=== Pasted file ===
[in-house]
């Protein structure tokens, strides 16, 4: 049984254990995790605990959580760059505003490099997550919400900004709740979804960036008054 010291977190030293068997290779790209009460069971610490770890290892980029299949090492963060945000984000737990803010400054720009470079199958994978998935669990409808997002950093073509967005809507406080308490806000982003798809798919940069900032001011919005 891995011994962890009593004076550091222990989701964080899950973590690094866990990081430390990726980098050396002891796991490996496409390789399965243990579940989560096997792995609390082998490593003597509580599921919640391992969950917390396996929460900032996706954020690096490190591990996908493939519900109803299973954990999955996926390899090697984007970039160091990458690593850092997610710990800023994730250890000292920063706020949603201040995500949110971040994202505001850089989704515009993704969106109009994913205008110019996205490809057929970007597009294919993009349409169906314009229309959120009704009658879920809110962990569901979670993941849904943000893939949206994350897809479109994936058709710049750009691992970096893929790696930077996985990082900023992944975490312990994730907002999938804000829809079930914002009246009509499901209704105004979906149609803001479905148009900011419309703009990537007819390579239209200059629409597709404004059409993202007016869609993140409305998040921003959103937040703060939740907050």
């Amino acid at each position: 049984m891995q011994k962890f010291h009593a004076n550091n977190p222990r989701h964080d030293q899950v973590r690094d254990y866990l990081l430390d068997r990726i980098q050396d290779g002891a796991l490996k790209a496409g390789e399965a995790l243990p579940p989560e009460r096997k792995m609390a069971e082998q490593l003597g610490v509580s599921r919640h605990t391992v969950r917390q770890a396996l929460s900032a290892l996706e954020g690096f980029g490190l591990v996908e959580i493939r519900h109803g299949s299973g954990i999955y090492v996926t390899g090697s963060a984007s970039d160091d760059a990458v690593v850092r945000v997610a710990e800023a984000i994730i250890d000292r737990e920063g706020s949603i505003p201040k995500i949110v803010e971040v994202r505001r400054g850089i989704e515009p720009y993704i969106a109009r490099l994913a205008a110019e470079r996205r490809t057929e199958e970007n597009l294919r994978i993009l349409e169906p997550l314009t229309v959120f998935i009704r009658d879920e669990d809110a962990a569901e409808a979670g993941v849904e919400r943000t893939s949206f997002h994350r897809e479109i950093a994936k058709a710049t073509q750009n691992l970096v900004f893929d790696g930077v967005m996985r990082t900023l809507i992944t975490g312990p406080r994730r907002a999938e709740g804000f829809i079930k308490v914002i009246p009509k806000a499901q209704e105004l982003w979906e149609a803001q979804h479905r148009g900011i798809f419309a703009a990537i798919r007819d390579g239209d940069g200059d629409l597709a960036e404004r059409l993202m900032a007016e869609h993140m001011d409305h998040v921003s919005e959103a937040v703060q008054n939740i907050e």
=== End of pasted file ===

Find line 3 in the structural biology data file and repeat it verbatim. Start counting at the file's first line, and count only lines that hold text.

């Amino acid at each position: 049984m891995q011994k962890f010291h009593a004076n550091n977190p222990r989701h964080d030293q899950v973590r690094d254990y866990l990081l430390d068997r990726i980098q050396d290779g002891a796991l490996k790209a496409g390789e399965a995790l243990p579940p989560e009460r096997k792995m609390a069971e082998q490593l003597g610490v509580s599921r919640h605990t391992v969950r917390q770890a396996l929460s900032a290892l996706e954020g690096f980029g490190l591990v996908e959580i493939r519900h109803g299949s299973g954990i999955y090492v996926t390899g090697s963060a984007s970039d160091d760059a990458v690593v850092r945000v997610a710990e800023a984000i994730i250890d000292r737990e920063g706020s949603i505003p201040k995500i949110v803010e971040v994202r505001r400054g850089i989704e515009p720009y993704i969106a109009r490099l994913a205008a110019e470079r996205r490809t057929e199958e970007n597009l294919r994978i993009l349409e169906p997550l314009t229309v959120f998935i009704r009658d879920e669990d809110a962990a569901e409808a979670g993941v849904e919400r943000t893939s949206f997002h994350r897809e479109i950093a994936k058709a710049t073509q750009n691992l970096v900004f893929d790696g930077v967005m996985r990082t900023l809507i992944t975490g312990p406080r994730r907002a999938e709740g804000f829809i079930k308490v914002i009246p009509k806000a499901q209704e105004l982003w979906e149609a803001q979804h479905r148009g900011i798809f419309a703009a990537i798919r007819d390579g239209d940069g200059d629409l597709a960036e404004r059409l993202m900032a007016e869609h993140m001011d409305h998040v921003s919005e959103a937040v703060q008054n939740i907050e």